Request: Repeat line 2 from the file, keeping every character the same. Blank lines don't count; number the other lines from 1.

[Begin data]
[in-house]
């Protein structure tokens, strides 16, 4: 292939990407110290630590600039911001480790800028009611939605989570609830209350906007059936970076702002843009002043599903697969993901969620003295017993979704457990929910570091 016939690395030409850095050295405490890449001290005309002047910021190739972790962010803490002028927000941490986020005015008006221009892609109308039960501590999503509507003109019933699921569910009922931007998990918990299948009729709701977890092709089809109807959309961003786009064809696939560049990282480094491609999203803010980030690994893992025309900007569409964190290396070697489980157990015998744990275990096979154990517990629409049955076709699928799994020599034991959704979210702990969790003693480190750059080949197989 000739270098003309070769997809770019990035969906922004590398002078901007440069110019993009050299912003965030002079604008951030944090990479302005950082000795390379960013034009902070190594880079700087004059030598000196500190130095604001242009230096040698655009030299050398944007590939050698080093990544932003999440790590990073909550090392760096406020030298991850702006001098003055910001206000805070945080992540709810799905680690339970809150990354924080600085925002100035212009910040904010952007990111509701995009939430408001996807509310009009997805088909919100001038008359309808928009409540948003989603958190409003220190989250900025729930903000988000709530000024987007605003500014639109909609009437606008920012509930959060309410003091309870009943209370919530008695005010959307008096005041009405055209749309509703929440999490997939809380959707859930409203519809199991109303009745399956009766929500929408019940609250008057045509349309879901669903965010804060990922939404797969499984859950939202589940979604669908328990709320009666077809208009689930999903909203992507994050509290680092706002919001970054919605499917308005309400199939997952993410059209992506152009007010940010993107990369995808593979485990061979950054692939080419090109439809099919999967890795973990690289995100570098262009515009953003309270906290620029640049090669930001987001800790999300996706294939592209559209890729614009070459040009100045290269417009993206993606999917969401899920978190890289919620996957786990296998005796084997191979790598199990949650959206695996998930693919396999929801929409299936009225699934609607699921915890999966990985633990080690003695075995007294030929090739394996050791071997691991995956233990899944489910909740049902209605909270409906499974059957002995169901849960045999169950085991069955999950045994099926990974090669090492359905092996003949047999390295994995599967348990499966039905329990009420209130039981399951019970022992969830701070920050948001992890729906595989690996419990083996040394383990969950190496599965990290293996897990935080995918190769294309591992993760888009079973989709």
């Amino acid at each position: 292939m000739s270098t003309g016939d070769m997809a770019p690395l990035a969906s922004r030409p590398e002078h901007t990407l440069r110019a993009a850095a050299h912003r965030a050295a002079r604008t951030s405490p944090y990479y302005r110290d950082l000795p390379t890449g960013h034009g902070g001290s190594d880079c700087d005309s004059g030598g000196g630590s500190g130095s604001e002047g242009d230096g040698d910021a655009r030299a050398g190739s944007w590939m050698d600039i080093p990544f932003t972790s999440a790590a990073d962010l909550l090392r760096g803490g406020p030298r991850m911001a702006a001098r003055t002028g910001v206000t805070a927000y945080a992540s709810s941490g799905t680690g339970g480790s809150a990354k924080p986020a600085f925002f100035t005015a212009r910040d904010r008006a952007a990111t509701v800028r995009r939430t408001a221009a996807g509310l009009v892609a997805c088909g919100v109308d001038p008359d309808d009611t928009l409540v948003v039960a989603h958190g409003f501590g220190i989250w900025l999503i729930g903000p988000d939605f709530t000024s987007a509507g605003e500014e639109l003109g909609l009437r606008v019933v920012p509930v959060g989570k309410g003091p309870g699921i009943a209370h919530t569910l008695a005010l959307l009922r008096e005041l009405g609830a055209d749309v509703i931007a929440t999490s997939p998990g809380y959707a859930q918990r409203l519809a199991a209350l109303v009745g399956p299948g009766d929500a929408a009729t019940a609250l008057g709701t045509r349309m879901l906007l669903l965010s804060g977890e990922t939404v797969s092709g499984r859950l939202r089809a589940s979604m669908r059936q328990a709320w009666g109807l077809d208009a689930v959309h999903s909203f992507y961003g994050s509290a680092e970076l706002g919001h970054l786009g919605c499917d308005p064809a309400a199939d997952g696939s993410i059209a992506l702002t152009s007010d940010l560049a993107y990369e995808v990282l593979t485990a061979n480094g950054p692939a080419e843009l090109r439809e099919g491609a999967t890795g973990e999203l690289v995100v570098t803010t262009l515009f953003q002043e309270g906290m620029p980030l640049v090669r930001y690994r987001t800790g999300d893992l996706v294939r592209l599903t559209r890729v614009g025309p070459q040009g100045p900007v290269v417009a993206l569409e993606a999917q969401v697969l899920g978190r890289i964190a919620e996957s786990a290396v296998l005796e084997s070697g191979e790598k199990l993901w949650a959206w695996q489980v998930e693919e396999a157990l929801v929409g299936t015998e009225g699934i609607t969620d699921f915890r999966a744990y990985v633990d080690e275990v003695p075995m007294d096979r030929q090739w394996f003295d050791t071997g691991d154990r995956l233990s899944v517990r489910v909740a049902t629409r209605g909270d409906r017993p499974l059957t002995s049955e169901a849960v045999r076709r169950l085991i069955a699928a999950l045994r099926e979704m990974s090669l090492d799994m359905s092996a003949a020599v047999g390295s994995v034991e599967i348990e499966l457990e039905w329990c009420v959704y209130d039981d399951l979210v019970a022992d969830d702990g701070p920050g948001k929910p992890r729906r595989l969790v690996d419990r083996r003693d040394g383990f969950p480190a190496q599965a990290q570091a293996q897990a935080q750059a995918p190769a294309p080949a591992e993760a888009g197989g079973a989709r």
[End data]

């Protein structure tokens, strides 16, 4: 292939990407110290630590600039911001480790800028009611939605989570609830209350906007059936970076702002843009002043599903697969993901969620003295017993979704457990929910570091 016939690395030409850095050295405490890449001290005309002047910021190739972790962010803490002028927000941490986020005015008006221009892609109308039960501590999503509507003109019933699921569910009922931007998990918990299948009729709701977890092709089809109807959309961003786009064809696939560049990282480094491609999203803010980030690994893992025309900007569409964190290396070697489980157990015998744990275990096979154990517990629409049955076709699928799994020599034991959704979210702990969790003693480190750059080949197989 000739270098003309070769997809770019990035969906922004590398002078901007440069110019993009050299912003965030002079604008951030944090990479302005950082000795390379960013034009902070190594880079700087004059030598000196500190130095604001242009230096040698655009030299050398944007590939050698080093990544932003999440790590990073909550090392760096406020030298991850702006001098003055910001206000805070945080992540709810799905680690339970809150990354924080600085925002100035212009910040904010952007990111509701995009939430408001996807509310009009997805088909919100001038008359309808928009409540948003989603958190409003220190989250900025729930903000988000709530000024987007605003500014639109909609009437606008920012509930959060309410003091309870009943209370919530008695005010959307008096005041009405055209749309509703929440999490997939809380959707859930409203519809199991109303009745399956009766929500929408019940609250008057045509349309879901669903965010804060990922939404797969499984859950939202589940979604669908328990709320009666077809208009689930999903909203992507994050509290680092706002919001970054919605499917308005309400199939997952993410059209992506152009007010940010993107990369995808593979485990061979950054692939080419090109439809099919999967890795973990690289995100570098262009515009953003309270906290620029640049090669930001987001800790999300996706294939592209559209890729614009070459040009100045290269417009993206993606999917969401899920978190890289919620996957786990296998005796084997191979790598199990949650959206695996998930693919396999929801929409299936009225699934609607699921915890999966990985633990080690003695075995007294030929090739394996050791071997691991995956233990899944489910909740049902209605909270409906499974059957002995169901849960045999169950085991069955999950045994099926990974090669090492359905092996003949047999390295994995599967348990499966039905329990009420209130039981399951019970022992969830701070920050948001992890729906595989690996419990083996040394383990969950190496599965990290293996897990935080995918190769294309591992993760888009079973989709």